Tuesday, February 19, 2008
From my prior comments about my love for bowel surgery and for the old-fashion method of hooking the ends together, one might draw the erroneous conclusion that I eschew all forms of operative shortcuts. Untrue. While not the top priority, speed is an issue, and I've written about that, too. My reasons for preferring hand-sewing over staples -- aesthetics, cost savings, connection to the history of surgery -- don't apply when it comes to clamping and tying blood vessels. Surgical clips, particularly the old-style individually loaded ones (as opposed to the fancy disposable multi-fire guns) are cheap as dirt, simple as hell, and save lots of time.
For the first thousand years or so, surgical clips were made of stainless steel. More recently, and mainly because of concerns about clips being pulled off by MRI machines, they come in titanium or, most lately, are made of absorbable material. Whatever the composition, the idea is straightforward: shaped like the marriage-bed issue of a V and a U and grasped in the jaws of whatever instrument, the open part is slid across a vessel or duct, the holder-handles are squeezed, and the clip flattens into two legs tightly pressing the tubular structure in question and rendering it closed. Depending on size, pressure, and tightness of one's own sphincter, more than one clip might be closed onto the business end before cutting. Either way, it saves several seconds over clamping and tying; over a long operation with need for many ligatures, it adds up.
Blessedly uncommon, one teensy problem can occur: if the jaws of the applier are out of alignment, instead of bringing the "legs" of the clip properly together, they may overlap in such a way as to turn it into a scissor, cutting when the intent had been the opposite. Depending on where and what, it can fall anywhere along that line which connects "nuisance" with "disaster."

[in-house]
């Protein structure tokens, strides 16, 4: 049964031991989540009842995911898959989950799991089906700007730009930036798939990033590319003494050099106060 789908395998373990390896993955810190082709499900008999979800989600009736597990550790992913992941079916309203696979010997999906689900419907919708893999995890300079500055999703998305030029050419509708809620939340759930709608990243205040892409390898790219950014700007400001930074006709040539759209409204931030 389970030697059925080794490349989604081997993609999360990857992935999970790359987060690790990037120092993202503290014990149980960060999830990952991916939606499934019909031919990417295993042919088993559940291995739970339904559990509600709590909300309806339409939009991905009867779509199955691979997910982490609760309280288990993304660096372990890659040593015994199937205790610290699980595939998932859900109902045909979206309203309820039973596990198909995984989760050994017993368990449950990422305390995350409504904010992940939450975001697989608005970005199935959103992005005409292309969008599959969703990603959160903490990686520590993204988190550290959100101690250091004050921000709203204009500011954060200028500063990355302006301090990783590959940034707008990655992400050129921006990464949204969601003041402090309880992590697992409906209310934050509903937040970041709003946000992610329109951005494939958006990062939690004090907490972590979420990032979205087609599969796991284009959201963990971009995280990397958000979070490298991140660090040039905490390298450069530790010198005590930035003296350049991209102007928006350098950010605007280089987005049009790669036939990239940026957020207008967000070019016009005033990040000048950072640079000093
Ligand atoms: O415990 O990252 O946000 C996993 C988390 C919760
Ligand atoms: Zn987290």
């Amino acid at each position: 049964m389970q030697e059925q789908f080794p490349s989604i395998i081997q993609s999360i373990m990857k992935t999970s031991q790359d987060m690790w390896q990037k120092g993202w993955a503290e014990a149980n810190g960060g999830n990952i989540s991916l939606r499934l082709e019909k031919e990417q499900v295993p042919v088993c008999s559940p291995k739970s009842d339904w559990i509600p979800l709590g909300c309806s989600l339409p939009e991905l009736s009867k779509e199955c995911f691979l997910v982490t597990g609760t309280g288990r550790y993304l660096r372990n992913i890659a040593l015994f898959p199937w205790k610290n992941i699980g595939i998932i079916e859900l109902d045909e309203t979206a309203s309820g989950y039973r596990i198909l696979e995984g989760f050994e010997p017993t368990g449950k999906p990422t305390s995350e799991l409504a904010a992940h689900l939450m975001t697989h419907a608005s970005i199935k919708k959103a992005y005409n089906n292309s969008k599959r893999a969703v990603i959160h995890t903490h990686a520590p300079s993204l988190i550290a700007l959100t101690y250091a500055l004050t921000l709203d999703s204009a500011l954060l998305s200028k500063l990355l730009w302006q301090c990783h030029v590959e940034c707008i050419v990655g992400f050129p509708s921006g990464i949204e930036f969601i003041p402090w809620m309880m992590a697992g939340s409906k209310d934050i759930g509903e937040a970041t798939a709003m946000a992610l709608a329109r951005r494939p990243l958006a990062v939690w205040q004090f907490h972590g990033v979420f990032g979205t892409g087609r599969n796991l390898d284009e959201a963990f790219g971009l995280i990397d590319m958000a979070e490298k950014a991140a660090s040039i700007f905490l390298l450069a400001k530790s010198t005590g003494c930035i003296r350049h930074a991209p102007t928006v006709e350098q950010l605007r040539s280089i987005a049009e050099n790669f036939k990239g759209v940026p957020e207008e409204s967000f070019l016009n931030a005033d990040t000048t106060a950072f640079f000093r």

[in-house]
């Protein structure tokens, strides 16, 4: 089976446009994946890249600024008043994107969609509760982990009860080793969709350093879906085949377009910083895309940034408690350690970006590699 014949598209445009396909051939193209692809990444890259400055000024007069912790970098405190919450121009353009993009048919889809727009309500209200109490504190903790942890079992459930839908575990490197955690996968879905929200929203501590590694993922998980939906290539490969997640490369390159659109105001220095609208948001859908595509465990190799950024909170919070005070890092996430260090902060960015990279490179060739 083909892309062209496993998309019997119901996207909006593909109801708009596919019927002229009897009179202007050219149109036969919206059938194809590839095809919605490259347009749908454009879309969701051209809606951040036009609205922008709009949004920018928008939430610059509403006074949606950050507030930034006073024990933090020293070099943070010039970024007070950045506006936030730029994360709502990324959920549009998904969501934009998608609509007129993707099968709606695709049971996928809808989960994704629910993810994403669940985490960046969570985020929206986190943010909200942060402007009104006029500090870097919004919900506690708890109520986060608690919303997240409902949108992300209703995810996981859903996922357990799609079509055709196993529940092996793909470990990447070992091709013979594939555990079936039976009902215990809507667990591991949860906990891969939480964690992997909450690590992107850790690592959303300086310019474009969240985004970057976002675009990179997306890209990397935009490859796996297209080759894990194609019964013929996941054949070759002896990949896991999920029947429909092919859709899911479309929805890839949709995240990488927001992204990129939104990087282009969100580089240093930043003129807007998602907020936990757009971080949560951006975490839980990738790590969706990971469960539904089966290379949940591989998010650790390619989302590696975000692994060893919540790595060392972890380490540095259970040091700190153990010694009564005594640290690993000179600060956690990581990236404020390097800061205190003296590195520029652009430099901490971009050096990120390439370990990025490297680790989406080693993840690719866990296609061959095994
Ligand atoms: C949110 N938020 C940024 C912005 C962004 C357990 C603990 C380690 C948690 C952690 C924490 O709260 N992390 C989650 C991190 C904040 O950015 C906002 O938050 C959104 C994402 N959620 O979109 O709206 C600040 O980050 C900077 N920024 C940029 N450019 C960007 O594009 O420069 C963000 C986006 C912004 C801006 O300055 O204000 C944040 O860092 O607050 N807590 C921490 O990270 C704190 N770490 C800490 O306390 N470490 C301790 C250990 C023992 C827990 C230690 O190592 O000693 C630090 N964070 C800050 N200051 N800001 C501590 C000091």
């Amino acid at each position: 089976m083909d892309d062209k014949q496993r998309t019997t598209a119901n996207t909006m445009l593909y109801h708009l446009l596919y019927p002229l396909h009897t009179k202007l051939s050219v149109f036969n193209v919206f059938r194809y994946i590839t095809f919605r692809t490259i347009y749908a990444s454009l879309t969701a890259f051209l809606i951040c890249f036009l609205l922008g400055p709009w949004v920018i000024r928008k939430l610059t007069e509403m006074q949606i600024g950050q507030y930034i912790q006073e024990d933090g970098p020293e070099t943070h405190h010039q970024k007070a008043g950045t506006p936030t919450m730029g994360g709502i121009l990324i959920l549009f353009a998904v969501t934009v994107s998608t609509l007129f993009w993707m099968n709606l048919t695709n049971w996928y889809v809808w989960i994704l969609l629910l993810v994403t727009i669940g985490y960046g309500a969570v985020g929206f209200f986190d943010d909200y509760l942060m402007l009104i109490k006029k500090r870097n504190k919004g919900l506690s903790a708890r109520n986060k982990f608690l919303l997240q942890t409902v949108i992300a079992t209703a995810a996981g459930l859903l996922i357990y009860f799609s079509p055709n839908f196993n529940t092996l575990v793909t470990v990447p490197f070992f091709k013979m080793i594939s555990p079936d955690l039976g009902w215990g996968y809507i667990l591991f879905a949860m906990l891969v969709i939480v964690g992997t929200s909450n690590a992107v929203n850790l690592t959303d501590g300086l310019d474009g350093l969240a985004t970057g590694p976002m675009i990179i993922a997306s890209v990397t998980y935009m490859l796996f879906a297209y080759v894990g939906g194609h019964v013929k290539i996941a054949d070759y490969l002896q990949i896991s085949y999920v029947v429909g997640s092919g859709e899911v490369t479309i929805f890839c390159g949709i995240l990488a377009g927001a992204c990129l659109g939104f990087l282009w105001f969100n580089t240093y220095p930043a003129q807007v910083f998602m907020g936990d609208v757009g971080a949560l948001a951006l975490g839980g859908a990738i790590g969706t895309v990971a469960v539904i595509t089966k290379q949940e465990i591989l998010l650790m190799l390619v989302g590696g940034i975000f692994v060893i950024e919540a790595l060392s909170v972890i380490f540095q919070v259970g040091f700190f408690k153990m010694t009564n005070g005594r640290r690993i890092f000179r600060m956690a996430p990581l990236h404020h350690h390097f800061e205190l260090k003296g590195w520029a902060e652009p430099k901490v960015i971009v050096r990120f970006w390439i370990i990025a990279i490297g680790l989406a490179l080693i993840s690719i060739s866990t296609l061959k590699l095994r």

Practically every patient who's had his/her gallbladder out in recent years will have had two little clips placed, one on the artery to the gallbladder, and one on the duct that drains from it into the main bile duct. By the pattern and location, you can tell a person has had the operation just looking at a plain belly Xray. Consequently, I've had many patients return to me upset because their chiropracter took one of their infamous whole-body Xrays and told them that those clips near their spine are causing all sorts of problems, likely requiring monthly manipulations for the rest of their life. I'm guessing the regular reader will not have to wonder what I think of that. It did, however, lead me to be sure to inform everyone in advance, pointing out that we leave chunks of steel the size of doorknobs in hip sockets, and pacemakers aplenty, big as a pocket watch and housed happily.
Mother of all general surgical operations, the Whipple procedure (about which I've written here and in my book) affords many opportunities for applying clips, and I've always done so liberally. One such patient brought me an amazing story, which I'd never heard before and haven't since.
Other than being the color of a daffodil, when I met him he was a very healthy and vigorous man, in his sixties and in need of a Whipple, which I did promptly, slick and quick. His recovery was rapid (much more so than indicated in the preceding link) and he returned in short order to his major pleasure, golf. One day, several weeks after the operation, golfing as usual and on a dog-leg left, long par four, he explained, he felt a strange tickling sensation on his belly. Lifting his shirt and looking down, he noticed some activity at the small and previously healed scar from where I'd placed, and left for a few days, a drainage tube. He got his hand to the area in time to catch a whole series -- fourteen, to be exact -- of steel clips exiting out the former hole in single file like little tin soldiers, blip, blip, plop, plop. He brought them to me in a baggie.
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